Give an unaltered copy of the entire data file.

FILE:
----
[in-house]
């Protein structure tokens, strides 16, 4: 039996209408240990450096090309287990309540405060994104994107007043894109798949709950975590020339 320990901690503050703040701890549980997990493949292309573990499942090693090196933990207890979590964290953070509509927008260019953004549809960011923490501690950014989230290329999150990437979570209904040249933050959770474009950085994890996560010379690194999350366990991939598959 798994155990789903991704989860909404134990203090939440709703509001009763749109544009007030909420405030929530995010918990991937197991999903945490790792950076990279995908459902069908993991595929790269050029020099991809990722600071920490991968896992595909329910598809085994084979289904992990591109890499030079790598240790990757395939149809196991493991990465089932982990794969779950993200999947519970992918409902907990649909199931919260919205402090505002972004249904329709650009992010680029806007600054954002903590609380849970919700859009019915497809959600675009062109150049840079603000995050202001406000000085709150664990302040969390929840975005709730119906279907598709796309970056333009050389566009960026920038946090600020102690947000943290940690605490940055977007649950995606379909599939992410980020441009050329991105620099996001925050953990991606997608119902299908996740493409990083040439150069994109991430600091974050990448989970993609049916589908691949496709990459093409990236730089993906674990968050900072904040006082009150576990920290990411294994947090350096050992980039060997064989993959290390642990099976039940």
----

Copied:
[in-house]
């Protein structure tokens, strides 16, 4: 039996209408240990450096090309287990309540405060994104994107007043894109798949709950975590020339 320990901690503050703040701890549980997990493949292309573990499942090693090196933990207890979590964290953070509509927008260019953004549809960011923490501690950014989230290329999150990437979570209904040249933050959770474009950085994890996560010379690194999350366990991939598959 798994155990789903991704989860909404134990203090939440709703509001009763749109544009007030909420405030929530995010918990991937197991999903945490790792950076990279995908459902069908993991595929790269050029020099991809990722600071920490991968896992595909329910598809085994084979289904992990591109890499030079790598240790990757395939149809196991493991990465089932982990794969779950993200999947519970992918409902907990649909199931919260919205402090505002972004249904329709650009992010680029806007600054954002903590609380849970919700859009019915497809959600675009062109150049840079603000995050202001406000000085709150664990302040969390929840975005709730119906279907598709796309970056333009050389566009960026920038946090600020102690947000943290940690605490940055977007649950995606379909599939992410980020441009050329991105620099996001925050953990991606997608119902299908996740493409990083040439150069994109991430600091974050990448989970993609049916589908691949496709990459093409990236730089993906674990968050900072904040006082009150576990920290990411294994947090350096050992980039060997064989993959290390642990099976039940």